The peak of the energy crisis may be over, but not the challenges to Europe’s decarbonisation and security of supply. Homegrown clean and renewable electrification remains THE answer, but higher investments and upgraded infrastructure are urgently needed to enable a tripling in electrification rates by 2050. With 6½ years until 2030, Europe must attract unprecedented investments for grid expansion, shows Eurelectric’s Power Barometer 2023.

2022 marked a significant turn for the EU energy sector according to the 2023 edition of the Power Barometer. Unveiled today in Brussels, the Barometer maps key energy sector developments based on rigorous research and multiple data sources.

After a period of historic hardship, the sector showed several positive trends. Following the unprecedented price spikes and policy interventions in 2022, gas consumption dropped by 19% and millions of consumers shifted to electric heating systems. Power prices also improved. Wholesale electricity prices have stabilised going from an average of €227 per megawatt hour in 2022 to €100 per megawatt hour this year, with retail prices following suit.

Transport electrification progressed with EVs and electric buses sales reaching 21% and 13.7% respectively. Rollout of charging infrastructure, however, is lagging behind and so are investments in electricity networks.

Eurelectric’s Secretary General Kristian Ruby said: “We need more lines, more digitalisation and more climate resilience to get our grids fit for net-zero. This requires a change in the regulatory approach. Grid operators must be allowed to make anticipatory investments so we can start preparing for higher electrification.”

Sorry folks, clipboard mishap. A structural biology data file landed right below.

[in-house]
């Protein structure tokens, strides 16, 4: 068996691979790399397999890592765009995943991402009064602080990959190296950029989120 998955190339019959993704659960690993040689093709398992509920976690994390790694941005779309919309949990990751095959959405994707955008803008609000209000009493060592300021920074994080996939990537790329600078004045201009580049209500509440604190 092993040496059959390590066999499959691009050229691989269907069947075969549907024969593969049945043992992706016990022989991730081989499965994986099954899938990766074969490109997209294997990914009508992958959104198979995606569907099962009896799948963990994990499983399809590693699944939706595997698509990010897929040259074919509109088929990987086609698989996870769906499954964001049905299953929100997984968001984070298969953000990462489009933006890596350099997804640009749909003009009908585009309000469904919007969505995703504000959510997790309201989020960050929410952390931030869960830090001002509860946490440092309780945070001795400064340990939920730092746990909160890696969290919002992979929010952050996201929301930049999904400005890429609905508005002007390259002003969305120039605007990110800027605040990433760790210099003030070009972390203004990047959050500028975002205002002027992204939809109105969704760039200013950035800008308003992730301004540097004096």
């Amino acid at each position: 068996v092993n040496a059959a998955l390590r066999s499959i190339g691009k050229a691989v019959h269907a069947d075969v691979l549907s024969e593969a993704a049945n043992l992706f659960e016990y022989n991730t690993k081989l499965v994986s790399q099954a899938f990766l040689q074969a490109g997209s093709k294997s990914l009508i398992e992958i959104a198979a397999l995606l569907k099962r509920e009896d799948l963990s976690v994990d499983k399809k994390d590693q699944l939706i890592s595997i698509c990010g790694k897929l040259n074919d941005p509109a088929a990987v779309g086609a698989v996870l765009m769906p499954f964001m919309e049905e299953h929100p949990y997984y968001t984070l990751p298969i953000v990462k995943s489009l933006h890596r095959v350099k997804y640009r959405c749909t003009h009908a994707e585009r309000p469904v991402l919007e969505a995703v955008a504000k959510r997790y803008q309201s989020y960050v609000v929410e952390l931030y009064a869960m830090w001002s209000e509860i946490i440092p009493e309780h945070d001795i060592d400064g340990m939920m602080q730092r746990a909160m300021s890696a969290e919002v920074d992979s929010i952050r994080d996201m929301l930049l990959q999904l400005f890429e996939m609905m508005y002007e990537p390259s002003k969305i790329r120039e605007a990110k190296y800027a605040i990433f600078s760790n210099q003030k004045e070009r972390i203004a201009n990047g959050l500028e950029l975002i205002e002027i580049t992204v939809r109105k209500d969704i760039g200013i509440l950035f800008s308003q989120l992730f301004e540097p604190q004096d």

Generation – a mixed picture

The deployment of new generation capacity varied strongly per technology. Whereas solar PV registered record deployment of 41 GW, wind installations were trailing both onshore and offshore due to a combination of supply chain issues, slow permitting and poor tender design.

Growing variable wind and solar generation requires an increase in firm and flexible technologies to stabilise the system. In addition to conventional plants, storage solutions should massively ramp up. Although installations have increased to 4.5 GW in 2022, around 11 to 14 GW would be needed per year to meet the future system needs.

Kristian Ruby said: “Europe needs massive electrification to get out of Putin’s grip. But with society relying more on electricity, electricity must be reliable for all.”

Source: Eurelectic